Saturday, March 6, 2010

Money and Markets: Dr. Martin Weiss Discusses Zaniest U. S. Election Campaign of Modern Times

Money and Markets: Dr. Martin Weiss Discusses Zaniest U. S. Election Campaign of Modern Times

Martin Weiss, Ph. D. examines the affects of a Democrat administration on an already falling dollar. In this issue of Money and Markets, Dr. Weiss discusses what could happen to investments if the Democrats win the presidency.

Jupiter, Fla. (PRWEB) February 28, 2007 -

Martin Weiss, Ph. D. examines the affects of a Democrat administration on an already falling dollar. In this issue of Money and Markets, Dr. Weiss discusses what could happen to investments if the Democrats win the presidency.

"When overseas investors decide which country to invest in, politics is often more important than economics. They will seek to put their money in the countries that display less political uncertainty. They will look for a well-defined fiscal policy, a positive trade policy and an inviting regulatory policy. Political troubles abroad are already factored into their investment allocations. Political troubles in the U. S. are just beginning to become a factor," says Martin Weiss, Ph. D.

Historically, nearly all presidential candidates pander to their political bases in the early stages of the campaign. Once nominated, they try to convince the rest of the voters that they are not as extreme as they appear. Then, when in office, they often flip-flop again, leaning back toward their political base.

Right now, none among the current crop of leading Democratic contenders is running as a "new Democrat" moderate in the mold of Bill Clinton. They sound more like old Democrats, in the mold of a Lyndon Johnson or Jimmy Carter in office. They want to raise taxes, boost government spending, and strengthen government regulation. Before they follow in the footsteps of a Bill Clinton, they want to reverse the course taken by George Bush.

And this analysis is based on four of the most widely respected business, taxpayer and shareholder organizations in the country: Citizens Against Government Waste (CAGW), The U. S. Chamber of Commerce, The National Taxpayers Union (NTU), and The American Shareholders Association.

Even if some of these organizations have a partisan tilt, their data and analysis cannot be overlook their. Nor can the likely consequences of a Democrat-controlled government:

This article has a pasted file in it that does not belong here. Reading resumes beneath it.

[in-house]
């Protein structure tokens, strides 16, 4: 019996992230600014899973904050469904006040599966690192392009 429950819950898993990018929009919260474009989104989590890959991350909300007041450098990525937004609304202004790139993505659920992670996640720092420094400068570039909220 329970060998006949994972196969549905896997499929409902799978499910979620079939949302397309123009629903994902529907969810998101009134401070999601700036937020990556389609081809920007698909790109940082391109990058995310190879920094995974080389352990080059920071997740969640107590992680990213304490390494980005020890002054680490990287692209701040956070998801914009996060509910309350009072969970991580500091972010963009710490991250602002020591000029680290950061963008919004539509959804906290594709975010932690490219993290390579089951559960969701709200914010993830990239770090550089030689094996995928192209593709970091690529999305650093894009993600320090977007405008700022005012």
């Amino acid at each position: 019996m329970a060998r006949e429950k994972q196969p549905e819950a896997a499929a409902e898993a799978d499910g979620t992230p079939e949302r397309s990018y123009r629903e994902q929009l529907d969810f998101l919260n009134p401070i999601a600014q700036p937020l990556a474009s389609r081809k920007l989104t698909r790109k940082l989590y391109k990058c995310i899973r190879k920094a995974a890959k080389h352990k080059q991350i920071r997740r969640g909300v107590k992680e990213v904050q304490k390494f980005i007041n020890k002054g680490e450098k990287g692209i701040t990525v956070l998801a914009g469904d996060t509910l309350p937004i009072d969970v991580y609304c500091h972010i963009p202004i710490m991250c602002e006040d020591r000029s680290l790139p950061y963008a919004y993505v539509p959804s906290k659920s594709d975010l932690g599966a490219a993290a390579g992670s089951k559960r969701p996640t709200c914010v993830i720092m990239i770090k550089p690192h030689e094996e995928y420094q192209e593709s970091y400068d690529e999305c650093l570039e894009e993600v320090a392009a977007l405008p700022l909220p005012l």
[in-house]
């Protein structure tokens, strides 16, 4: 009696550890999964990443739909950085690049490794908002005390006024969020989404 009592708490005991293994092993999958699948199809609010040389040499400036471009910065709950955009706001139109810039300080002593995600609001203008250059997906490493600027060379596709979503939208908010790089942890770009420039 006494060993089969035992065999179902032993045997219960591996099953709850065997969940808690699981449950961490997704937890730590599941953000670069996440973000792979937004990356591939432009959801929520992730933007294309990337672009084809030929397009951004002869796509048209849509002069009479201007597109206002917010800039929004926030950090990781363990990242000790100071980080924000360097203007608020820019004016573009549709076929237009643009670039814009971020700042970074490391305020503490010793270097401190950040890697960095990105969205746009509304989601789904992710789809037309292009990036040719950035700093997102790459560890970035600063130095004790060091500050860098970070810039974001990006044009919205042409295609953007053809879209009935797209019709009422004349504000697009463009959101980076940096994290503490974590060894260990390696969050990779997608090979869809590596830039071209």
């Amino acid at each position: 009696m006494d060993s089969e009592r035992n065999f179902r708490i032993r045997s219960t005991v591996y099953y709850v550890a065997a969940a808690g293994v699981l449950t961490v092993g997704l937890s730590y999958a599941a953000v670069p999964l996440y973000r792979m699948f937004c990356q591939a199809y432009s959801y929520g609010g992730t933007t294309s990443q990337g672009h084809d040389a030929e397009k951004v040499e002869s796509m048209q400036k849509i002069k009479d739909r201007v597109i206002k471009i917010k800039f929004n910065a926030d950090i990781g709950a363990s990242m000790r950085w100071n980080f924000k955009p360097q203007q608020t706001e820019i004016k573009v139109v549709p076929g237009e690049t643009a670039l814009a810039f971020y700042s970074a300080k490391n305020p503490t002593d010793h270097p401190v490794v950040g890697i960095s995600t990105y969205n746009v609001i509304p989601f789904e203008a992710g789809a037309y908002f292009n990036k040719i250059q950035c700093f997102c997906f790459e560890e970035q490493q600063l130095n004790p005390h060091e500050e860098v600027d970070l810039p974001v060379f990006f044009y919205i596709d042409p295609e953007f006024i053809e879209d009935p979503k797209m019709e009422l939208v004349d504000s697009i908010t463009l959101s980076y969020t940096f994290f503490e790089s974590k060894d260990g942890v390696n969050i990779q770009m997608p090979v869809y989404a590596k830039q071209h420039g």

Higher taxes: During the Carter Administration, the top federal income tax rate was 70%. During the Bill Clinton Administration, the top rate went from 31% to 39% -- where it has remained ever since.

More regulation: According to a report by the Small Business Administration, the burden that government regulation puts on the economy has already reached $1.1 trillion in 2004 -- or $10,172 per American household. In a democrat-controlled government, expect even more. Result: Businesses are leaving the country for friendlier, less Big Brother-like shores -- or not coming here in the first place.

More government spending: On February 6, President Bush submitted his new $2.9 trillion budget to Congress, and Democrat leaders immediately denounced it for spending too much on Iraq and not enough on key social programs.

A week earlier, House leaders approved a $463 billion spending plan for the remainder of the fiscal year that froze some federal agencies at 2006 levels. But they included increased spending for veterans' health, education, scientific research, HIV programs and public parks, among other things.

Even bigger deficits: The structural deficits created by government entitlement programs -- Social Security, Medicare and Medicaid -- will create massive new deficits in the future, regardless of which party is in control. Meanwhile, many Democrats have pledged not only to ensure no cuts or means-testing are introduced in these programs, but also to expand them and create new entitlements. That's why spending on entitlement programs is increasing rapidly -- from 40% of total government expenditures today to an expected 80% by 2030.

Higher U. S. inflation: Over the past 50 years, which political party controls the White House has generally made little difference in the ups and downs of inflation. The big, outstanding exception: The Carter years. That's when the inflation rate hit a postwar high of 13.5%. And that's when the U. S. dollar was in the gravest long-term danger. Even a modest slant in that direction can only hasten the decline in the dollar... drive more investors to pull out of the U. S. ... and give foreign stock markets an even greater advantage over ours.

"It's still OK to keep a reserve of cash in U. S. Treasury bills. But continue to reinforce holdings in investments designed to rise with the dollar's decline -- based on gold, natural resources and the best-performing foreign stock markets," advises Dr. Weiss.

For more information and to read the full article, visit this link:

Http://www. moneyandmarkets. com/press. asp? rls_id=641&cat_id=6& (http://www. moneyandmarkets. com/press. asp? rls_id=641&cat_id=6&)

About DR. MARTIN WEISS & MONEY AND MARKETS

Money and Markets (www. moneyandmarkets. com) is a free daily investment newsletter from Dr. Martin Weiss and Weiss Research analysts offering the latest investing news and financial insights for the stock market, including tips and advice on investing in gold, energy and oil. Weiss Research, Inc. is located in Jupiter, Florida. For more information about our editors, or to set up an interview, please contact Jennifer Moran at 561-627-3300 or visit www. moneyandmarkets. com.

# # #